Why tech is taking a hammering
Technology stocks have had a very bad week. For the FAANGs (Facebook, Apple, Amazon, Netflix and Google) which have led the charge in growth over the past decade, it was grim.
At their lowest point, all five were down more than 20 per cent from their peaks. This translates to hundreds of billions of dollars in value being wiped from them.
Apple was the first company to cross the $1trn mark this year. It fell to $840bn by close of play on Tuesday, and hasn't recovered since.
Amazon, which also briefly crossed over the $1trn threshold, dropped to $731bn. That's a quarter of a trillion dollars right there. I know your sympathy for Jeff Bezos may be limited, but these are big numbers. Facebook, meanwhile, is trading at around the value it had early last year - long before the scandals of this year took their toll.
But those scandals may be a distraction from the big pictures. Why are tech stocks taking a hammering, and what does it indicate about the wider macroeconomic picture?
When considering market fluctuations and, by extension, whether to invest, the key is to look at the fundamentals and over the long-term. Some context here is vital.
These companies are still exceptionally rich, staffed by many of the smartest innovators on earth, and good at planning. Moreover, they are registering whopping profits; indeed, record-breaking profits in Amazon's case, and forecast-beating profits for Apple and Facebook.
And given the wider hit to stock markets from weaker global GDP growth, and with a looming potential trade war between America and China, it's inevitable that tech stocks should also be hit.
But a new world is emerging for these companies, in which three fundamental shifts point to a new era that will place limitations on their acceleration. That is not to say they will go into reverse; just that they might slow.
First, monetary policy is tightening around the world. Since the financial crash, we have lived in an extraordinary period of sustained low-interest rates. This has been good for borrowers.
When borrowing is cheap, investors are - relatively speaking - more relaxed about returns. When the cost of borrowing rises, so do investor demands for reliable returns. The shift from quantitative easing to quantitative tightening puts a discipline into the market. Rising interest rates make equities sweat. Tech stocks are feeling the effect.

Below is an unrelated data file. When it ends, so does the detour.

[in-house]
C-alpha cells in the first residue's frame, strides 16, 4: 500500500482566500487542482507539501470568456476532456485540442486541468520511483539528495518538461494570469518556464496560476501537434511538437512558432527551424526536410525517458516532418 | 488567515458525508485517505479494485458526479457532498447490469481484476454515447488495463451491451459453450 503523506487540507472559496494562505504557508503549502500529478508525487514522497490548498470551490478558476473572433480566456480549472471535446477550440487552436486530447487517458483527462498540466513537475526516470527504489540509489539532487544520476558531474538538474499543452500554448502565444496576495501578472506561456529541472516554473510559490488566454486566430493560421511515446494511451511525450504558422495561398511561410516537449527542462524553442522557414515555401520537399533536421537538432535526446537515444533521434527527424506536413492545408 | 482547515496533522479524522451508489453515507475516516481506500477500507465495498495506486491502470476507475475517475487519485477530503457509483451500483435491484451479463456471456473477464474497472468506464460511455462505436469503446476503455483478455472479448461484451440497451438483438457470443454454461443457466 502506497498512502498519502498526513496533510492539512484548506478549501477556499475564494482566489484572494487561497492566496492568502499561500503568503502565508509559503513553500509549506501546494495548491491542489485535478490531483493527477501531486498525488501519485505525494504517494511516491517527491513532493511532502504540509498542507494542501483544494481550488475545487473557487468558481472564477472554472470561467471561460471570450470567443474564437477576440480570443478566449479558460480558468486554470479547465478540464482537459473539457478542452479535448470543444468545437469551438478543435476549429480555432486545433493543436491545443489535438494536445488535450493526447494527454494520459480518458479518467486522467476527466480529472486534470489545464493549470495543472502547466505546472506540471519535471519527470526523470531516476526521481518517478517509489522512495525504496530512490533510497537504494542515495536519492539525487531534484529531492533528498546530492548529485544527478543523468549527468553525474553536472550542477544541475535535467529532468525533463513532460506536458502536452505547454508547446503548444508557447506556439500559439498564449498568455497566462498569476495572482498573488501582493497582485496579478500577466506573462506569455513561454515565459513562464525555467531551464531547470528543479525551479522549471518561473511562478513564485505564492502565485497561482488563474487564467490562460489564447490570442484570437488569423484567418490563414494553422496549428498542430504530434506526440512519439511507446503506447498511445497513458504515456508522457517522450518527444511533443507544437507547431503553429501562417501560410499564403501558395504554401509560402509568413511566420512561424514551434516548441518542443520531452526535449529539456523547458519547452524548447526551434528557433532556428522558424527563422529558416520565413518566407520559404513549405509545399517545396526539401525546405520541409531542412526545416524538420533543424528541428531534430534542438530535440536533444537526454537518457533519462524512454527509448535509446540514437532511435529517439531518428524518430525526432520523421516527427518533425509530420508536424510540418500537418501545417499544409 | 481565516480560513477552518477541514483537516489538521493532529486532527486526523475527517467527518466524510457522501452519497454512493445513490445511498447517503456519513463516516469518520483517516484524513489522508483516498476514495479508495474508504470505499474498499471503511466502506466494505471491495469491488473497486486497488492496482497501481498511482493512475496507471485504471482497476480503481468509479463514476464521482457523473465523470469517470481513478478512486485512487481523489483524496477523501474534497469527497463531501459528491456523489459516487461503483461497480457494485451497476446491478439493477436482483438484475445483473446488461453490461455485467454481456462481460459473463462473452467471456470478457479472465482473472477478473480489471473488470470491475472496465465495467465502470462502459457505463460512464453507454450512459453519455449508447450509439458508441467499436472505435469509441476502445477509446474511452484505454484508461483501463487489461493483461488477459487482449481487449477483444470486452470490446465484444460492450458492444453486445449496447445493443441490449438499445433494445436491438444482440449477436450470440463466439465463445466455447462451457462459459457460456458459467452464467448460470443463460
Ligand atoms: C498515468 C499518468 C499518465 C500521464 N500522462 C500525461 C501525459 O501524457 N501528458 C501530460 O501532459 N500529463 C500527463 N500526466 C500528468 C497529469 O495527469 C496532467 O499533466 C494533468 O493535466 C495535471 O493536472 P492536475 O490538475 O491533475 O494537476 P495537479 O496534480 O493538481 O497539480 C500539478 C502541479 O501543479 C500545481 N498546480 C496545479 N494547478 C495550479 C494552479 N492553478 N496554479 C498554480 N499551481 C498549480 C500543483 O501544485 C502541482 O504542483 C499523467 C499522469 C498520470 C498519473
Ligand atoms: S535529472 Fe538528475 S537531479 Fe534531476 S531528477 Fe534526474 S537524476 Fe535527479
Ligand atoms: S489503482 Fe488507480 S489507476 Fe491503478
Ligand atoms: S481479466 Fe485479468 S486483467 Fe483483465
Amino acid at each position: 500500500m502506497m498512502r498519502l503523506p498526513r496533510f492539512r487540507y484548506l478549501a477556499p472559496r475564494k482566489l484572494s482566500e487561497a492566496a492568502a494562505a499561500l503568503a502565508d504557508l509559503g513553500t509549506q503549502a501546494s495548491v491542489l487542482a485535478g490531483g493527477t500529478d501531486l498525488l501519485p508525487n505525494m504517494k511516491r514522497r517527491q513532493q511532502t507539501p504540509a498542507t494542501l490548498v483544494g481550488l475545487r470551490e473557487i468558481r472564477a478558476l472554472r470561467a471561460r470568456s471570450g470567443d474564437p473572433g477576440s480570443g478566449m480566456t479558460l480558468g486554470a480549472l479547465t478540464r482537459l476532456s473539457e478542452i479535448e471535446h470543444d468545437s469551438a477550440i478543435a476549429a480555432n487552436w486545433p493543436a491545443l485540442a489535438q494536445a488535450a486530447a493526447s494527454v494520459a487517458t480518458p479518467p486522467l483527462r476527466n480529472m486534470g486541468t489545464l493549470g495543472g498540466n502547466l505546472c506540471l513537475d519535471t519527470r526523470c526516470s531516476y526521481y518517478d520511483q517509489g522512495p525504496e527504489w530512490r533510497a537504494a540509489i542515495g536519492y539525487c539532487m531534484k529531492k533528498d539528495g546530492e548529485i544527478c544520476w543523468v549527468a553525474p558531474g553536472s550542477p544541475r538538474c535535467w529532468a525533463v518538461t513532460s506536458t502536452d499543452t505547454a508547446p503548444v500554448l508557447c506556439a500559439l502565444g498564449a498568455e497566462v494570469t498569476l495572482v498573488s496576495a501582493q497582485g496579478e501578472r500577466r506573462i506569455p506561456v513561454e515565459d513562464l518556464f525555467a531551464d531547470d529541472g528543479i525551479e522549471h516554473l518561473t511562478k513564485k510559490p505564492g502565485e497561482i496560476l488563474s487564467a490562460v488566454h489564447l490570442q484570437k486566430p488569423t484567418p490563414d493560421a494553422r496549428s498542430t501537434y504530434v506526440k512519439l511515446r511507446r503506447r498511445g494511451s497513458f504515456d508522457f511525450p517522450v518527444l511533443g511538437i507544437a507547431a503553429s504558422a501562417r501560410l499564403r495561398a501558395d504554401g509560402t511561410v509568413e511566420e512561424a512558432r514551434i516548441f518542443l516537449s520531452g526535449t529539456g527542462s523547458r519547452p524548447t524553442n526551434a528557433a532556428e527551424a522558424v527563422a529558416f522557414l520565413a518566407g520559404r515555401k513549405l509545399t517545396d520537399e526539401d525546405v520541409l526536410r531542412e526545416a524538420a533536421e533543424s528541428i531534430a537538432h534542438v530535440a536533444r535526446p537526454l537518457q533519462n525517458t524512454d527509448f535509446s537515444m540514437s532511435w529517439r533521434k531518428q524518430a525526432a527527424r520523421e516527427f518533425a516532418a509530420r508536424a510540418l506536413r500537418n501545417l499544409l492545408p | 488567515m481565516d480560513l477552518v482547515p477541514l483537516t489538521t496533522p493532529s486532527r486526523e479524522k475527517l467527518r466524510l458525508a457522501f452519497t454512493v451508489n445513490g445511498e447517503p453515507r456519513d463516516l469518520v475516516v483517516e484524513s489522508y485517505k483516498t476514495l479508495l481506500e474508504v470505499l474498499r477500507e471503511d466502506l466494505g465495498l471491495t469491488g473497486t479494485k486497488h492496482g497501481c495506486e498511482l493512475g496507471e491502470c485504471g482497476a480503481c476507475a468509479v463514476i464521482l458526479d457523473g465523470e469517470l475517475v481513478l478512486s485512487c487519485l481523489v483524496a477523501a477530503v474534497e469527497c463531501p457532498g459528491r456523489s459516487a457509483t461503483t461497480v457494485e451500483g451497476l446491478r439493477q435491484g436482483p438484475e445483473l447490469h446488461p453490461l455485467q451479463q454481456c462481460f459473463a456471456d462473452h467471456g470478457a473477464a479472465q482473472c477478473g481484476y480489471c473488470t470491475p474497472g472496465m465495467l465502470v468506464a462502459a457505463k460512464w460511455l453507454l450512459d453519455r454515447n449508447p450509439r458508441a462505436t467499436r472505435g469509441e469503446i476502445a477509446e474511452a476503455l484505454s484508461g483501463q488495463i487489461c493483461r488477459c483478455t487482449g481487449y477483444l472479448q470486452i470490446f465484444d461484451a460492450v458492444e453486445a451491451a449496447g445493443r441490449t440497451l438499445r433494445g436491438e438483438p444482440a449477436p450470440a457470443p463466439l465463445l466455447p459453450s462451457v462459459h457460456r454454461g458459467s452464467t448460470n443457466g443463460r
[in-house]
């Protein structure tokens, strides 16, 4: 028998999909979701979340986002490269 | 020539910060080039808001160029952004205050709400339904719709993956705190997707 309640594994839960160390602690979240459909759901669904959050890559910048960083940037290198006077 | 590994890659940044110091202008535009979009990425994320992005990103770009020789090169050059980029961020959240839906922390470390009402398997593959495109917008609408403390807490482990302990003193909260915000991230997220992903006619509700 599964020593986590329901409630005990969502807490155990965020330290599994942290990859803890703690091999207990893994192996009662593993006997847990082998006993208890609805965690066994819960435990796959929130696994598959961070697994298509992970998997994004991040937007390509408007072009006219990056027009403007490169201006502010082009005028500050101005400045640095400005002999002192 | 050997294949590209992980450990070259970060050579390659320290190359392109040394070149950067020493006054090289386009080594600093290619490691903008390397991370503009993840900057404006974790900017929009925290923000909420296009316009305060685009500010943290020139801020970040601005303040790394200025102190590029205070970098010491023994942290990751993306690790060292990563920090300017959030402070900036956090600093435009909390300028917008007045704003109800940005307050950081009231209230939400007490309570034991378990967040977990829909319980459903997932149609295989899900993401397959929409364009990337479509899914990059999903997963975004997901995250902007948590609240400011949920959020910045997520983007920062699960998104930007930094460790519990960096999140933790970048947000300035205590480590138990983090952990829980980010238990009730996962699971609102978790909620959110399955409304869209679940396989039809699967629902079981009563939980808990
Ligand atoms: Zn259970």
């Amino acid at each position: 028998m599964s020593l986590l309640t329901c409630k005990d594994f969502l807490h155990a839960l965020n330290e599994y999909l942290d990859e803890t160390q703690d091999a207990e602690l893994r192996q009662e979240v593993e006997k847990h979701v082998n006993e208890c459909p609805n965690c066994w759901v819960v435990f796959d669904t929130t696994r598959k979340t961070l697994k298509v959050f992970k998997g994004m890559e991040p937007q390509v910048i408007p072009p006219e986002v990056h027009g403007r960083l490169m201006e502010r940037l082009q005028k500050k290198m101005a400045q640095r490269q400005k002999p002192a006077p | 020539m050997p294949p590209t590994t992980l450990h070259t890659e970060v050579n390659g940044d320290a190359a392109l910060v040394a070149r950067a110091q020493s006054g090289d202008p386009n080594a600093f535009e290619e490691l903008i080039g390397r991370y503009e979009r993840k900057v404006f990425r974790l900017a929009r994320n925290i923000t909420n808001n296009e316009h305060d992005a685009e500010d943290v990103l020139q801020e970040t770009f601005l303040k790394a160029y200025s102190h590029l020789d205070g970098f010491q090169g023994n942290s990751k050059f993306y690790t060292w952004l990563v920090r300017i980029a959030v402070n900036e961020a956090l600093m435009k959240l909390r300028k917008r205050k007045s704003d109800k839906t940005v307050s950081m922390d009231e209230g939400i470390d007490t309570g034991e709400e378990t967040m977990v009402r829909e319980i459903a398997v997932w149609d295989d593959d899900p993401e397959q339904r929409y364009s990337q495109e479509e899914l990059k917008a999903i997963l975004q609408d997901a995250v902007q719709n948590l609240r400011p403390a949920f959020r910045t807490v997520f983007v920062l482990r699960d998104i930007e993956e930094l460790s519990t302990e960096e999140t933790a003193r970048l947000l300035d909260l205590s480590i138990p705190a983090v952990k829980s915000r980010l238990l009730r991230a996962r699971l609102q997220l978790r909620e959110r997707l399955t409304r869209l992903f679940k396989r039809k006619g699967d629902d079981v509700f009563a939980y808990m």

The second big change, which is well documented, is the threat of national and supranational regulation. A feeling unites legislators from Washington to Brussels, Berlin and Delhi: smarter regulation of these companies is socially necessary and, probably, economically manageable.
Resurgent nationalism in many parts of the world has curtailed the freedom of many global companies, which tech giants almost by definition are. And the example of GDPR in Europe, which aims to shift control of data back to consumers from these companies, is being closely watched. If it is seen to work, it will be widely copied.
The third big change is perhaps less documented, and most alarming for these companies. This is the possibility that they are maxing out on scale.
Reid Hoffman, the co-founder of LinkedIn, has co-authored an important new book called Blitzscaling. This riffs on the idea that it is the remorseless pursuit of scale that gives data-based companies their advantage. The first scaler, rather than the first mover, will emerge victorious in various markets. That, according to Hoffman, is why venture capitalists are happy to tolerate the lack of profits at a company like Uber.
If this argument is right, what if companies like Facebook and Apple have already squeezed most of their advantage from blitzscaling their particular markets?
Apple's growth has long been powered by the iPhone - but its popularity with each new version is slowing, as rivals launch brilliant counter-attacks, and markets become saturated.
In the key markets of US, Canada and Europe, Facebook hasn't grown at all in the past quarter. Think about what that does to the mentality of a company used to super-star growth, on its way to 2.6bn global users.
What if, say, 3bn users is where Facebook will peak? That is why, by the way, the company is trying to make Instagram, which it owns and which is still growing fast, sweat, by putting more ads in that arena.
What if a back-lash against the misuse of data means consumers spend more time in the private arena of WhatsApp, where there are fewer ads, and it's much harder for Facebook (which also owns WhatsApp) to sell me a car in WhatsApp than on the Facebook News Feed?
Never had it so good
Of course it is true that the relentless drip, drip, drip of scandals engulfing some of these companies, especially Facebook, will weigh on investors too.
But go back to the bigger picture. For well over a decade, during which workers of the world dealt with a financial crash and just avoided a depression, these technology companies enjoyed astonishing freedom.
They were able - largely through their own ingenuity - to pursue growth remorselessly in a low-interest rate world, where they endured relatively little regulation. New markets and vistas constantly opened up to them, and their tax affairs were tolerated in a world of globalist sentiment.
Now interest rates are going up, regulation is coming, those markets are nearing saturation, rivals are launching better attacks, nationalism is tempering globalism, and tax affairs are under new scrutiny.
Their valuations may yet rise further, and will almost certainly bounce back from this week. But for the tech sector, a new era brings harder times.